Advancing Next-Generation Public-Sector Application Prototypes
To leverage our investments in GENI and take advantage of this programmable virtual laboratory, NSF, in collaboration with other federal, state, and local governments and industry partners, launched the US Ignite initiative in 2012.
US Ignite is connecting "islands" of broadband across the nation and demonstrating the potential of game-changing new applications that take advantage of ultra-high speed connections. These "apps" are offering new ways to provide never-before-imagined services that are in turn beginning to transform public safety, healthcare, education and learning, energy, transportation, manufacturing, and more.
Showcasing the potential of these next-generation applications, especially in addressing societal challenges, has proven that access to ultra-high-speed network connections is critically important for our future. It has also begun to demonstrate how a novel approach a "user-inspired" model for advancing gigabit networks is having an impact. For too long, there has been a fundamental deadlock: there has been insufficient investment in gigabit applications that can take advantage of advanced networking infrastructure because such infrastructure is rare and dispersed; and conversely, there has been a lack of broad availability of advanced broadband infrastructure for open experimentation and innovation because there are few advanced applications and services to justify it. We are breaking this deadlock by inspiring users themselves through imagining, prototyping, and developing public-sector gigabit applications, and leveraging and extending a network testbed across U.S. campuses, cities, and regions.
In fact, since US Ignite's launch three years ago, we have seen nearly 40 cities and regions across the nation deploy gigabit connections to homes and businesses and over 100 concepts or prototypes of applications that use these advanced networks have emerged. One app has resulted in operational improvements in emergency response following disasters. Another has catalyzed a small business with a commercial product called FitNet that analyzes high-quality video of individuals' exercise routines to provide personalized and real-time feedback to improve their health.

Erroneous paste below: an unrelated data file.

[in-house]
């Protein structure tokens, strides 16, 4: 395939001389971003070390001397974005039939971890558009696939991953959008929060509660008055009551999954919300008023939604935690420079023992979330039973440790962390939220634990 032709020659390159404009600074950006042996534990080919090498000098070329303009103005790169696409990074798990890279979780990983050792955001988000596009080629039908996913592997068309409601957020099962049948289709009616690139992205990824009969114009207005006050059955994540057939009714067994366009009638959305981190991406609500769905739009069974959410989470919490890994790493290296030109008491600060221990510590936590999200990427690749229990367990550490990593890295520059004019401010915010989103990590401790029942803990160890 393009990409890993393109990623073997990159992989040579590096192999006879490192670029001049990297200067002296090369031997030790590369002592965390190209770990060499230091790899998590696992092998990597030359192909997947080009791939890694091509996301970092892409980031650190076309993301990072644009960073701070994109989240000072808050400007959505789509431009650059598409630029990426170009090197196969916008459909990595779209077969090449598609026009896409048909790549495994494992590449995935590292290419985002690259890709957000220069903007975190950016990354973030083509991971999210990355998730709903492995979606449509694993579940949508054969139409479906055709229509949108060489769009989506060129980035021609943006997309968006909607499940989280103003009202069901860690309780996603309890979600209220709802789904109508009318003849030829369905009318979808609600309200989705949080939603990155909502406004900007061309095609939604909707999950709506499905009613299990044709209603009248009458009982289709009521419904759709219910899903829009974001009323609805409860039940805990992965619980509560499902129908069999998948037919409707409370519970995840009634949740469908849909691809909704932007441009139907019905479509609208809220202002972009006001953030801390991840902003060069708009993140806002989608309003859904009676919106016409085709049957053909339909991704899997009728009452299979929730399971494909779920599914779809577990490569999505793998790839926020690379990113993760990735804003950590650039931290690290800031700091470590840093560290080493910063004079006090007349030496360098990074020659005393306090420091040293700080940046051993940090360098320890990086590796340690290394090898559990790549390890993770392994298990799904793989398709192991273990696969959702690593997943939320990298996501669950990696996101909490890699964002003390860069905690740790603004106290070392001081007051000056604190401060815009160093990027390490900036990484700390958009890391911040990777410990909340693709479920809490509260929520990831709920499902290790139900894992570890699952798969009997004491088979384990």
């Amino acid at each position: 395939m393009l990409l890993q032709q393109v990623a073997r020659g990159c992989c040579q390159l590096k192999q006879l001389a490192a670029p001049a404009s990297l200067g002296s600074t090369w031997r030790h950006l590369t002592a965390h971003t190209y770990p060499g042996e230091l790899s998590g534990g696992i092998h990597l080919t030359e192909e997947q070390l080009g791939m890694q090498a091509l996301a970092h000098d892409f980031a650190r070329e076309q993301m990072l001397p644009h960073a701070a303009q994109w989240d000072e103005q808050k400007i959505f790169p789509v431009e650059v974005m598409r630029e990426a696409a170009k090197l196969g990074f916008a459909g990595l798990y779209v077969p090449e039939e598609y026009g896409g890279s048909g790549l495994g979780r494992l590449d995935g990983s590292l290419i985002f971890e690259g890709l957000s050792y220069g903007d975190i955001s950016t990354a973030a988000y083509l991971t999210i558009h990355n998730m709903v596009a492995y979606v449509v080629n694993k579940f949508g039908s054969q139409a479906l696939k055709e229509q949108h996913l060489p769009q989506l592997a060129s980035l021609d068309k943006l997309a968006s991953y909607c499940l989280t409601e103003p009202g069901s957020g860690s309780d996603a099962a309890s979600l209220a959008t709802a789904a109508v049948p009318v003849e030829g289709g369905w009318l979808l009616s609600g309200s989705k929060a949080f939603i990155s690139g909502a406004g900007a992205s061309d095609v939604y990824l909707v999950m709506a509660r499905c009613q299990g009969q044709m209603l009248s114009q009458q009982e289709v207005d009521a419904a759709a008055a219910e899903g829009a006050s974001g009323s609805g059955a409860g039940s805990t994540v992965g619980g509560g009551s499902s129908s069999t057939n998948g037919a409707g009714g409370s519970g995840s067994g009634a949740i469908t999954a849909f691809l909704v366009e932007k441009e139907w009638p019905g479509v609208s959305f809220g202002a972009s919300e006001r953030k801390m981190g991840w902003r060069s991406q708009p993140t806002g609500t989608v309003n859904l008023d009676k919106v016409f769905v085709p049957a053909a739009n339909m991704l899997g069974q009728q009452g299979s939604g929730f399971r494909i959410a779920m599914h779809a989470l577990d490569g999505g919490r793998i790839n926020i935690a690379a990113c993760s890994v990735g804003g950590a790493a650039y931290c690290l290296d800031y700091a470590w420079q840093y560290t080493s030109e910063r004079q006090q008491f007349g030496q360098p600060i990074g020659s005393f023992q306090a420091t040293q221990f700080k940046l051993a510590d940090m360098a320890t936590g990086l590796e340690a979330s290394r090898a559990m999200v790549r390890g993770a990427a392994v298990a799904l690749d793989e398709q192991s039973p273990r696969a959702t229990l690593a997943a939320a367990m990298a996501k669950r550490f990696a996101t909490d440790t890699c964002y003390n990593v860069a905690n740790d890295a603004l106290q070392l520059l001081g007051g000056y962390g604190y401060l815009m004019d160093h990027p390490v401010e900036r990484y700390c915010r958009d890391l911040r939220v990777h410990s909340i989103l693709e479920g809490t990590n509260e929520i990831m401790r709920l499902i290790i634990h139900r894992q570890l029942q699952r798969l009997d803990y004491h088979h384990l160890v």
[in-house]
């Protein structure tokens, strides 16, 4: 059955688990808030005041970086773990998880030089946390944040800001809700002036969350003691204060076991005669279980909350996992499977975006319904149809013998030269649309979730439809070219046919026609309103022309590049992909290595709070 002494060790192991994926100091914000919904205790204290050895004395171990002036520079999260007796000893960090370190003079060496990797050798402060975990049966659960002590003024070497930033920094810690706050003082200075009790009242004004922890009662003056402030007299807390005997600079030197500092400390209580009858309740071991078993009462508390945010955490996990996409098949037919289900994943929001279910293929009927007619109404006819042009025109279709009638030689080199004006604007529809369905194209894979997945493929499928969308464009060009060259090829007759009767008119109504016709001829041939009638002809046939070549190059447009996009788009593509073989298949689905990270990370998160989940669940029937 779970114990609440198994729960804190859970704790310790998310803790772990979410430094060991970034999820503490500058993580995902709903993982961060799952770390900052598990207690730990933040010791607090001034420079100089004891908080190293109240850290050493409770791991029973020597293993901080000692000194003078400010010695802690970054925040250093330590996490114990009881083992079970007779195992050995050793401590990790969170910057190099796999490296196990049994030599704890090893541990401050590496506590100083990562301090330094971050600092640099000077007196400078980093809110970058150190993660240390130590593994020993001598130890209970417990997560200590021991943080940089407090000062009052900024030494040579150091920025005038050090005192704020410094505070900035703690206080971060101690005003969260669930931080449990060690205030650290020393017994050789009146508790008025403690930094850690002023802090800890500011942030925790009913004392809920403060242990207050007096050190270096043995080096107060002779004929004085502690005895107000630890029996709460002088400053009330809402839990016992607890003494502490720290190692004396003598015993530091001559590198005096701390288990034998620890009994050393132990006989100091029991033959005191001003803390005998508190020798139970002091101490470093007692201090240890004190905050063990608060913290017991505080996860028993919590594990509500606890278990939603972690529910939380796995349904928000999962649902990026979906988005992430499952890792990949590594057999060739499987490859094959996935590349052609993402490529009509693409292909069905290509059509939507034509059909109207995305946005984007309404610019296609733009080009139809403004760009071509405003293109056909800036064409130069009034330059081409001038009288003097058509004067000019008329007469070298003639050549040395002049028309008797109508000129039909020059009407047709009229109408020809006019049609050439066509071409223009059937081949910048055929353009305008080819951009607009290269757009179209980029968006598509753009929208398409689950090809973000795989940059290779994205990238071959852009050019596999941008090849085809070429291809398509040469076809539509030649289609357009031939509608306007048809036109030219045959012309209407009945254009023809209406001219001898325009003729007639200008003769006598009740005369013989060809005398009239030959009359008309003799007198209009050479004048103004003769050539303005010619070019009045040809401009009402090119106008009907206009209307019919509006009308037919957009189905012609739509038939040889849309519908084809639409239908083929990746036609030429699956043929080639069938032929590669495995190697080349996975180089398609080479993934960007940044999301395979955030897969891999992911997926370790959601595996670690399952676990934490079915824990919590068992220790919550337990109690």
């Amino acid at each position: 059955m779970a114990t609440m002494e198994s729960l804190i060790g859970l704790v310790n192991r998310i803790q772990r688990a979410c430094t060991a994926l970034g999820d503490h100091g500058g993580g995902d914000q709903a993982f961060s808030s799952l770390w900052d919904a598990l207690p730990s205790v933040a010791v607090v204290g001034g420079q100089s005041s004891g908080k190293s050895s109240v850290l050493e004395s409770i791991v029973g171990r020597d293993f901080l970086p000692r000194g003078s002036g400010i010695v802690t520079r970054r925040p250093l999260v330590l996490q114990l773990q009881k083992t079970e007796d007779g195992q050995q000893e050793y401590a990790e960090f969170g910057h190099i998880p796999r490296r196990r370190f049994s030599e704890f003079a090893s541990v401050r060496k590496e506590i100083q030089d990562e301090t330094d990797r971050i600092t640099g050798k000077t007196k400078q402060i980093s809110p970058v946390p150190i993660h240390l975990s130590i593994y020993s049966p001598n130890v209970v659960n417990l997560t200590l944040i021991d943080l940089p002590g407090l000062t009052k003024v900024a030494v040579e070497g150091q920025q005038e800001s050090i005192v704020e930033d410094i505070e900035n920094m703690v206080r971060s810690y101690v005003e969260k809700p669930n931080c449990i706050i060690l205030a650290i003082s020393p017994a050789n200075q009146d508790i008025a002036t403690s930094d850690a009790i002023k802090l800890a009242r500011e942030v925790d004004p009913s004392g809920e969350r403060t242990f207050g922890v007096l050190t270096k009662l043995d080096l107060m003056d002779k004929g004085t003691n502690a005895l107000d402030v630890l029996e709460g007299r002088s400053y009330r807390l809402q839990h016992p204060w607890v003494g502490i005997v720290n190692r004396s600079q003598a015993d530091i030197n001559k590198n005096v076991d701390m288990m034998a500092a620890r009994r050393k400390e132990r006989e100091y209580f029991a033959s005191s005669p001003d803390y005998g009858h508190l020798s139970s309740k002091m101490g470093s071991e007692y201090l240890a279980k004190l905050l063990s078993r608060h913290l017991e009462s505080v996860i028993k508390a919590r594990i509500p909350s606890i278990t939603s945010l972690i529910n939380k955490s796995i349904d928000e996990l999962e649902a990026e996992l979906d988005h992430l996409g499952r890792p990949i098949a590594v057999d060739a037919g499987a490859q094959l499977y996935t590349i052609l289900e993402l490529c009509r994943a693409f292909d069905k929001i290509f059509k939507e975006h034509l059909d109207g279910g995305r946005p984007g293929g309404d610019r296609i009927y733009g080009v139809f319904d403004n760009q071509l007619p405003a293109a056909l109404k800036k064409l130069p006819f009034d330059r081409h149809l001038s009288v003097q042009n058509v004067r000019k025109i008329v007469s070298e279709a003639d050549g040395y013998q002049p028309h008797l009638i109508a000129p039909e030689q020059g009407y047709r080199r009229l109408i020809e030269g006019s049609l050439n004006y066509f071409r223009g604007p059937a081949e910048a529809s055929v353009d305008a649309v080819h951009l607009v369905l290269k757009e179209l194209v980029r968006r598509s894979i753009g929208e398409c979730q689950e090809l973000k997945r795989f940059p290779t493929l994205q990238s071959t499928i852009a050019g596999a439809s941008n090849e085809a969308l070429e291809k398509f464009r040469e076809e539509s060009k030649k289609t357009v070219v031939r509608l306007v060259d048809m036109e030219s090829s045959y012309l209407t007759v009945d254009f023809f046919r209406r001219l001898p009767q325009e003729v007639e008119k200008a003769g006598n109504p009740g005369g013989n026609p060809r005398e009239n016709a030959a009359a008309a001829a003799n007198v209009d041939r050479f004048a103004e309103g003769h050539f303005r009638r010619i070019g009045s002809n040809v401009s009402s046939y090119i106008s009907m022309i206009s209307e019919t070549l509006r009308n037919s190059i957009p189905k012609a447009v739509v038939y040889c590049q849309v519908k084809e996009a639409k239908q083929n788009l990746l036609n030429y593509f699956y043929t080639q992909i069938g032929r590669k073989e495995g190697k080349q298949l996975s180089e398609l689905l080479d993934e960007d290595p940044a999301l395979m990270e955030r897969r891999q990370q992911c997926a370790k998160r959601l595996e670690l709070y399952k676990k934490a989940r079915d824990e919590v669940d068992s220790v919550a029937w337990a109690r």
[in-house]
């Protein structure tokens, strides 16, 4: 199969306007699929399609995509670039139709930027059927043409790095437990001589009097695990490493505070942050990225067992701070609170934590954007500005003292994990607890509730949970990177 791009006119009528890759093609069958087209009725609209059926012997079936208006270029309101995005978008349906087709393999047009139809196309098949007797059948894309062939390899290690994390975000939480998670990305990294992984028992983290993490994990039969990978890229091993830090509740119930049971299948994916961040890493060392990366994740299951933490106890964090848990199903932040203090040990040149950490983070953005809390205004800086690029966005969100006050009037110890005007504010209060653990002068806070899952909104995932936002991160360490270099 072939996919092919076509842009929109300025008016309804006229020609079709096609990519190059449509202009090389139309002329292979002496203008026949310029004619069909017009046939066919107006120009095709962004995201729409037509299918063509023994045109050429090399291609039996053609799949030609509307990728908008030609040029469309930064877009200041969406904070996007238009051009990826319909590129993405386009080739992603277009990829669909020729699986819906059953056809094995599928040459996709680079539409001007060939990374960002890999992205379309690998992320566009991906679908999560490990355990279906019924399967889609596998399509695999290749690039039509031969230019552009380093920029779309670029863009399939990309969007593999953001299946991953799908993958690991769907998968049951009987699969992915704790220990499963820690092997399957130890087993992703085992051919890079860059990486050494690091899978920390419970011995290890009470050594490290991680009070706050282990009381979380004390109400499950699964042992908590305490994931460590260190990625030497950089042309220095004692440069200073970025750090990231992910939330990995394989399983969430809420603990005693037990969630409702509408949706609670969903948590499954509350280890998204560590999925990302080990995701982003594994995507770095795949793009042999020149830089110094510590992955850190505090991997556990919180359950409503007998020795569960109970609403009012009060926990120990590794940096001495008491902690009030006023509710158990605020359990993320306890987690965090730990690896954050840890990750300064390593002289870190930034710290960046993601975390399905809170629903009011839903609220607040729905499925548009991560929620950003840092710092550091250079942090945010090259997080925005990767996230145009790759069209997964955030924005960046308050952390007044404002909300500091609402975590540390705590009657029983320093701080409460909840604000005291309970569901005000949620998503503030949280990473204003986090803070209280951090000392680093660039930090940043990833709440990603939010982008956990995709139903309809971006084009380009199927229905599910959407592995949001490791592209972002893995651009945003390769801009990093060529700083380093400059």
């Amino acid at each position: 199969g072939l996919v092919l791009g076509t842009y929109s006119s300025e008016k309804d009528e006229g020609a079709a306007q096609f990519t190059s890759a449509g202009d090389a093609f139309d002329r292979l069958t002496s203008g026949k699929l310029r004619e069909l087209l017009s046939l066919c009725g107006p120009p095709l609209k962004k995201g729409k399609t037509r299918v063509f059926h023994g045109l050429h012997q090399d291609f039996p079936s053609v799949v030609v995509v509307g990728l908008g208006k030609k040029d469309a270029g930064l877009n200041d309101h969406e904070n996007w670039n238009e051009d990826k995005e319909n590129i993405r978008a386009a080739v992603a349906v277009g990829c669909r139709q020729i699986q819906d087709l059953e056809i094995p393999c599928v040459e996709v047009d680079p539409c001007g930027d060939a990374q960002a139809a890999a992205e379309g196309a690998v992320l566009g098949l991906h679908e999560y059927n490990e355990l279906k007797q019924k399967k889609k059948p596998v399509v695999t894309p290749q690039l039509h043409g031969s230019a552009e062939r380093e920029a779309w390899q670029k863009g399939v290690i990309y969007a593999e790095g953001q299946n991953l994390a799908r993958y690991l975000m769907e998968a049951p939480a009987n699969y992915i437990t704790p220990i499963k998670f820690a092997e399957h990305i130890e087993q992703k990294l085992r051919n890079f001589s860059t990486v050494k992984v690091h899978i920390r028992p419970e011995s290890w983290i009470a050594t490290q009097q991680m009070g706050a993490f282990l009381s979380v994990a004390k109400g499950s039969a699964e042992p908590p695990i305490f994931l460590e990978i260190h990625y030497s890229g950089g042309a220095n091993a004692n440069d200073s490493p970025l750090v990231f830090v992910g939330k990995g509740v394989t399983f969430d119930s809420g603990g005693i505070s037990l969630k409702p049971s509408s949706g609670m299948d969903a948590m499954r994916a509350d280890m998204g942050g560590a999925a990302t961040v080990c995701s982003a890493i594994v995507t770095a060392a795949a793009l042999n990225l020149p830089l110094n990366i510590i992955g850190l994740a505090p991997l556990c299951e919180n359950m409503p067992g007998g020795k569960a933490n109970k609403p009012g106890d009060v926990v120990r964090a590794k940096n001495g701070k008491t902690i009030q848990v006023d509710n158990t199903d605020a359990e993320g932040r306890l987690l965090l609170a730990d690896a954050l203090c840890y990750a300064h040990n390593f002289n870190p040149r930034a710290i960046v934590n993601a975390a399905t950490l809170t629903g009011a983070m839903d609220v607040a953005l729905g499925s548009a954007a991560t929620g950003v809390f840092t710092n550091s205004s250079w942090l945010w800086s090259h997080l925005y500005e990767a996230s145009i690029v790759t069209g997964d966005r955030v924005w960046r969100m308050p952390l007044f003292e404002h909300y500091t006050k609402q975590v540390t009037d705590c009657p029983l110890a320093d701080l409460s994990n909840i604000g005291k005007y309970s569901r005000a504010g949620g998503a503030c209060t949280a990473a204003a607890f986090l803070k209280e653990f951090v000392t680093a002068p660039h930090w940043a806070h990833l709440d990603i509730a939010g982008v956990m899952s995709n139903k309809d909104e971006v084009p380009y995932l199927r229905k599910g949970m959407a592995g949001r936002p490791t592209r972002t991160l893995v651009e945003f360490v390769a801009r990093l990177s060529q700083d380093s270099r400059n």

Toward a Smart and Connected Future
The result is that secure, programmable networks and next-generation apps are making their way into schools, libraries, hospitals and homes in communities across the nation. Through the hard work of researchers, educators, entrepreneurs, and civic leaders alike, these technologies are giving rise to transformational approaches for conducting science and engineering broadly and they are fostering game-changing innovation throughout the entire Internet ecosystem.
NSF continues to facilitate the involvement of citizens and community organizations in building and experimenting with multiple advanced networking applications addressing national priorities. We are especially interested in fostering efforts that support mechanisms and processes to rapidly share and scale up innovations by transferring applications shown to be useful in once city/region to other cities/regions.
Ultimately, a key goal is to support mechanisms that will enable cities and regions to develop a smart and connected national ecosystem supporting applications of advanced networking.